• The debate on who’s the better player between Mike Trout and Bryce Harper will go on for presumably many years to come. In 2016, however, there really isn’t a question. Trout ranks inside the top 10 in each of the following: Position Player WAR (1), Offensive WAR (1), OBP (8), OPS (5), RBI (7), Walks (4), Adjusted OPS+ (3), Runs Created (4) and Offensive Win % (4). Meanwhile, Harper – a fantastic player in his own right – shows up in just three leaderboard categories inside the top 10. The Nationals slugger ranks 2nd in bases on balls, 1st in intentional walks and 10th in OBP. Baseball Reference even keeps track of an obscure stat called Power/Speed, which combines the efforts HR x SB and creates a leaderboard. Trout comes out on top in that as well. He’s ranked 4th while Harper comes in 6th. I’m in no way disparaging Harper’s game. He’s a wonderful player who may very well end up being the best of his generation, but for now that title belongs to Mike Trout.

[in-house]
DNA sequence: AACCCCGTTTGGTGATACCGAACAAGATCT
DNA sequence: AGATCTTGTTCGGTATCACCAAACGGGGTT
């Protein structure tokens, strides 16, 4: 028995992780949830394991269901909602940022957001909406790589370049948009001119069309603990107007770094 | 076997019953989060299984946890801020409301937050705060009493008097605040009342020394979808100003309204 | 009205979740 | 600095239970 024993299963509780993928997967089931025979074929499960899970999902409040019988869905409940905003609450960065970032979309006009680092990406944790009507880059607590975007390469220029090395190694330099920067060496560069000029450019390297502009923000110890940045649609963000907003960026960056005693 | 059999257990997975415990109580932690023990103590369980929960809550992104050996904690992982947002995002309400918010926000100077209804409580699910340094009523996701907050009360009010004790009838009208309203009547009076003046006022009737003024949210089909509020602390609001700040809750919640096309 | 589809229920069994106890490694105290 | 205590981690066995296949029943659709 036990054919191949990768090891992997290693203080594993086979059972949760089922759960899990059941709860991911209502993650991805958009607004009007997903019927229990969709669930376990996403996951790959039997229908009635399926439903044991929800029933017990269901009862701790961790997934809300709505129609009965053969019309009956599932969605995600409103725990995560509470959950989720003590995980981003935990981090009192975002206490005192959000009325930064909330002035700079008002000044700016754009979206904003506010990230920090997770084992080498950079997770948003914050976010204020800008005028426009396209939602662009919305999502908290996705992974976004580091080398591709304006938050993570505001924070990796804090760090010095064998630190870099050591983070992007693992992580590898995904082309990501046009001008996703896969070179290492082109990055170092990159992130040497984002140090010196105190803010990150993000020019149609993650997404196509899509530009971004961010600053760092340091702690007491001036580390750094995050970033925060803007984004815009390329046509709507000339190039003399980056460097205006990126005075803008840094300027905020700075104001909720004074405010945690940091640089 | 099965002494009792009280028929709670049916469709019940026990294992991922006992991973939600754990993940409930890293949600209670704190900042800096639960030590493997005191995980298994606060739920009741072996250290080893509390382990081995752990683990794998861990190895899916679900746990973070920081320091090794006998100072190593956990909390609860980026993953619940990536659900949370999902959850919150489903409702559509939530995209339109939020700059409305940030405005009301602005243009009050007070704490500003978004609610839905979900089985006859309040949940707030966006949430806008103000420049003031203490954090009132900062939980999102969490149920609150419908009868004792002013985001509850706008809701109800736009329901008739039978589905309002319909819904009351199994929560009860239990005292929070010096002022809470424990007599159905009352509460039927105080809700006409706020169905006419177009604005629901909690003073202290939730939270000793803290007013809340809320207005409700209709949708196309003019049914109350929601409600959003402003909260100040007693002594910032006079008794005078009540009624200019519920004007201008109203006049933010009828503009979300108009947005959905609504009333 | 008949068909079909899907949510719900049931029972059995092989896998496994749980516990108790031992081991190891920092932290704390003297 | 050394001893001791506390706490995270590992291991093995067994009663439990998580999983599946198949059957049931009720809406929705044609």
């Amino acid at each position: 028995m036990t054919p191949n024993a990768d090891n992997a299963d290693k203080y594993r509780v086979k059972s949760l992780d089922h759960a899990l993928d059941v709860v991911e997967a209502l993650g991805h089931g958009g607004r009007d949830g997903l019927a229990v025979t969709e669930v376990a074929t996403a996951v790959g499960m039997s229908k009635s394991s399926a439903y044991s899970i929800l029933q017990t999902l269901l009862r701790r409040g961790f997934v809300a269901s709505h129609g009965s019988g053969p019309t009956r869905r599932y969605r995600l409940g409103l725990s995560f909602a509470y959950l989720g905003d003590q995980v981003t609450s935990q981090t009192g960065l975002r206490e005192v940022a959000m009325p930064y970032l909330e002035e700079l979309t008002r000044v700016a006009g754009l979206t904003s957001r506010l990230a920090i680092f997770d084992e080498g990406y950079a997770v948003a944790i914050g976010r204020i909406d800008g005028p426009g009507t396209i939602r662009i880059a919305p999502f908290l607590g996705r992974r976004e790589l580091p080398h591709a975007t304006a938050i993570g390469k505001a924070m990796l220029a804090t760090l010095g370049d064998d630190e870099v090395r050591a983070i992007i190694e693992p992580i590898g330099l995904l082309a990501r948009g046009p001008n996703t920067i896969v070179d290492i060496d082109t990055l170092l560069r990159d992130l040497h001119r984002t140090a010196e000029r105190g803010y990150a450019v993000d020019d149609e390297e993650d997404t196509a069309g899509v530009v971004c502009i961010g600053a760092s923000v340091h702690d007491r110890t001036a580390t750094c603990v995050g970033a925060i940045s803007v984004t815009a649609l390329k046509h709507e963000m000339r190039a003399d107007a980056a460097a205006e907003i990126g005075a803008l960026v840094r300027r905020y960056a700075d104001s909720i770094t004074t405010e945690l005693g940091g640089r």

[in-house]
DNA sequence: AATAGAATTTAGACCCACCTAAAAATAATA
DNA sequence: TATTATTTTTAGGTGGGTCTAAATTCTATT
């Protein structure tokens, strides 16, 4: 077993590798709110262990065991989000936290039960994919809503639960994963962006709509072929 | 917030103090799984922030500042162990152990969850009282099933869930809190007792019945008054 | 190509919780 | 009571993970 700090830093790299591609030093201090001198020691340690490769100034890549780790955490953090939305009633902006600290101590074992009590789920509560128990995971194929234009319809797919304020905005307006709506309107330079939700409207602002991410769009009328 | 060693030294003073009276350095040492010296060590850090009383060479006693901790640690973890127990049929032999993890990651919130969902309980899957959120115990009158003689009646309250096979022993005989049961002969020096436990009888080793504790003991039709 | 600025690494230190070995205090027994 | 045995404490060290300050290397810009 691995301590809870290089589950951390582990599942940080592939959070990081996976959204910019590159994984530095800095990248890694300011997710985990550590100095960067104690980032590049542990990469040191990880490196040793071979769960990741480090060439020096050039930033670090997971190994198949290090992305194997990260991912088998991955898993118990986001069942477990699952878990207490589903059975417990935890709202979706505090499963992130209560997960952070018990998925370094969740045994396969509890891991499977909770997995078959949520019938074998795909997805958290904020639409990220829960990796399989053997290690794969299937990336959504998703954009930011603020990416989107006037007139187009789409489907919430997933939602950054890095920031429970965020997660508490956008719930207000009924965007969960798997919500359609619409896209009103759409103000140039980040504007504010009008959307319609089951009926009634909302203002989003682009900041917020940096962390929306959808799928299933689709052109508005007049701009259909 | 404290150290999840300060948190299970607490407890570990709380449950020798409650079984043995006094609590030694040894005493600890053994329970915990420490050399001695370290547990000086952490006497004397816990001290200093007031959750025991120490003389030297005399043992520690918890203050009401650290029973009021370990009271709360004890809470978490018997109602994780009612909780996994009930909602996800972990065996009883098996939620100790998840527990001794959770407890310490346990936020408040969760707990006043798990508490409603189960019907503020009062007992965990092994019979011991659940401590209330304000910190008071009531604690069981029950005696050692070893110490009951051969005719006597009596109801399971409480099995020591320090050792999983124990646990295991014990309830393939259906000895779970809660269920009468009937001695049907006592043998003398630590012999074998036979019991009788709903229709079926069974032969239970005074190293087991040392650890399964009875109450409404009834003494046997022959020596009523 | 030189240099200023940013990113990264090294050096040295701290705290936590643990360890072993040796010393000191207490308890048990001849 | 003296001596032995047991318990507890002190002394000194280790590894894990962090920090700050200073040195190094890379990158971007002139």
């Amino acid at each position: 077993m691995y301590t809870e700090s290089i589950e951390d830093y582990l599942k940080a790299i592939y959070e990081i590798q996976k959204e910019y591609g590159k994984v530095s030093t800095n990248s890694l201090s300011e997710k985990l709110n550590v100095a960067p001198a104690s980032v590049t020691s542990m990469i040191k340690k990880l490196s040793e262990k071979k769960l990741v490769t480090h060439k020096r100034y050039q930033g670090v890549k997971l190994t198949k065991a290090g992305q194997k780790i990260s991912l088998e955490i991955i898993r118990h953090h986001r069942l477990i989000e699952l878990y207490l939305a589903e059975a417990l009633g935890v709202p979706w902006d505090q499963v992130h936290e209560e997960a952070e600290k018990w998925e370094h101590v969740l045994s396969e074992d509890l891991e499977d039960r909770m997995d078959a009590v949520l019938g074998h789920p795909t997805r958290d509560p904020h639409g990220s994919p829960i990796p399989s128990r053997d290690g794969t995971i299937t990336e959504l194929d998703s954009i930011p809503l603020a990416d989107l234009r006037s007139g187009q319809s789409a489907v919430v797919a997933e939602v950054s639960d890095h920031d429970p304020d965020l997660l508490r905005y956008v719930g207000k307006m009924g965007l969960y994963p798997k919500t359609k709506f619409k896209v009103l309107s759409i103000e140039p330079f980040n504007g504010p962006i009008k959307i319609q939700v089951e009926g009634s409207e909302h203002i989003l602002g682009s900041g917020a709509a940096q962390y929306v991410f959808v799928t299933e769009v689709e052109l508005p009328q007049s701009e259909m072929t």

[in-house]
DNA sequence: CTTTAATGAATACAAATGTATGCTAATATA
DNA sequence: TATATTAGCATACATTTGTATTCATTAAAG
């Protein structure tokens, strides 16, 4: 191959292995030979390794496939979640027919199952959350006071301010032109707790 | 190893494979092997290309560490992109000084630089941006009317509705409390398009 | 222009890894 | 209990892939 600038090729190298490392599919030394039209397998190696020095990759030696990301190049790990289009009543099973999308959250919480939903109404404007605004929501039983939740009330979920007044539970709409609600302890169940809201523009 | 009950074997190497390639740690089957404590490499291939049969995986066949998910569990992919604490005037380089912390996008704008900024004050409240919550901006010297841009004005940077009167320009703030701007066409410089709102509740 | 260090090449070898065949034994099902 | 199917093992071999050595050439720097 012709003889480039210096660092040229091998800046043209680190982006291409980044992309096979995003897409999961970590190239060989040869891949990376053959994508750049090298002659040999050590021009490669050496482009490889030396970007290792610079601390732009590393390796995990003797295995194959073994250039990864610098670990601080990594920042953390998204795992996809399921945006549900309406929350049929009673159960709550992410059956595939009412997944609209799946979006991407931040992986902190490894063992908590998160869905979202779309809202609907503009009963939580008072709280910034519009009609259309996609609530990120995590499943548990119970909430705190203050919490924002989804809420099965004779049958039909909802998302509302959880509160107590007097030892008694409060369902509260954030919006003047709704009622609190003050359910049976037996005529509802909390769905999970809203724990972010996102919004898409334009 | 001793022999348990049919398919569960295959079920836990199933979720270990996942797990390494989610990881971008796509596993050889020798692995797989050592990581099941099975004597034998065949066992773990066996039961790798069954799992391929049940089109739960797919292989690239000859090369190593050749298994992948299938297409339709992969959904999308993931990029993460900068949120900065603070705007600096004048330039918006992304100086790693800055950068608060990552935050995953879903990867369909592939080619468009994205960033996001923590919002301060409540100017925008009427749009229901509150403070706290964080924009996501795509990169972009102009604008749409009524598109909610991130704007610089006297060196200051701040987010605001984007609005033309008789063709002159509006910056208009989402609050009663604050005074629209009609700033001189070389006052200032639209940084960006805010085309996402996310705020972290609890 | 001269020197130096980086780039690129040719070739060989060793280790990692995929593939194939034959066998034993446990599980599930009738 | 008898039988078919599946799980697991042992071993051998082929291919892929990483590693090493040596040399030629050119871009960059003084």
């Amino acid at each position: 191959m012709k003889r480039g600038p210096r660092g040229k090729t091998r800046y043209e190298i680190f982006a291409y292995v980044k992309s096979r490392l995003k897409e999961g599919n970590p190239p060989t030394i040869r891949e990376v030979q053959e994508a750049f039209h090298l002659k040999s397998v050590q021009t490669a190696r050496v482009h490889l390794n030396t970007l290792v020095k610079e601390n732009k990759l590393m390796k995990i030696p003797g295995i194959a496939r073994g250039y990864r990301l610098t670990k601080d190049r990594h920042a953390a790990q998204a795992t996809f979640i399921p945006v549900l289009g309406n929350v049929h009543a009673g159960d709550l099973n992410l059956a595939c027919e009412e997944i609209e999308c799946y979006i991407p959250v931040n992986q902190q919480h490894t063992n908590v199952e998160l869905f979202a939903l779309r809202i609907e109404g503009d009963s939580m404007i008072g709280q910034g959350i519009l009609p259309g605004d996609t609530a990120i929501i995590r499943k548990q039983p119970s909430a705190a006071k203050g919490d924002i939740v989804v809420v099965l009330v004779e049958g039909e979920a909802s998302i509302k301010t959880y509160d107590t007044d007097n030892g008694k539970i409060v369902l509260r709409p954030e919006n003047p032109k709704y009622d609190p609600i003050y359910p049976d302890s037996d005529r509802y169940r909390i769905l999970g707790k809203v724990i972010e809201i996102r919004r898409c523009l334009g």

Next: Dodgers Trade Deadline Overview

  • There are a few reasons as to why the Rangers currently reside in first place in the AL West. Production from unexpected sources such as Nomar Mazara and Ian Desmond have certainly helped along with the outstanding play of Jurickson Profar. In my opinion there have been two key ingredients to Texas’ success in 2016: The first being their ability to close out close ball games. The Rangers are 12-4 in one-run games. That’s an outstanding mark this early in the season. Couple that with the early Shawn Tolleson bullpen issues and that number might be even better. Secondly, their pitching staff has somehow held it together and has even worked some magic along the way. The Rangers are last (15th) in the American League in strikeouts and 9th in walks allowed and have the 14th ranked FIP. But… in some amazing, inexplicable fashion they rank 5th in the AL in runs allowed. Go figure. Can they keep that up the rest of the way? It’s highly unlikely, but it’s been fun to watch up to this point.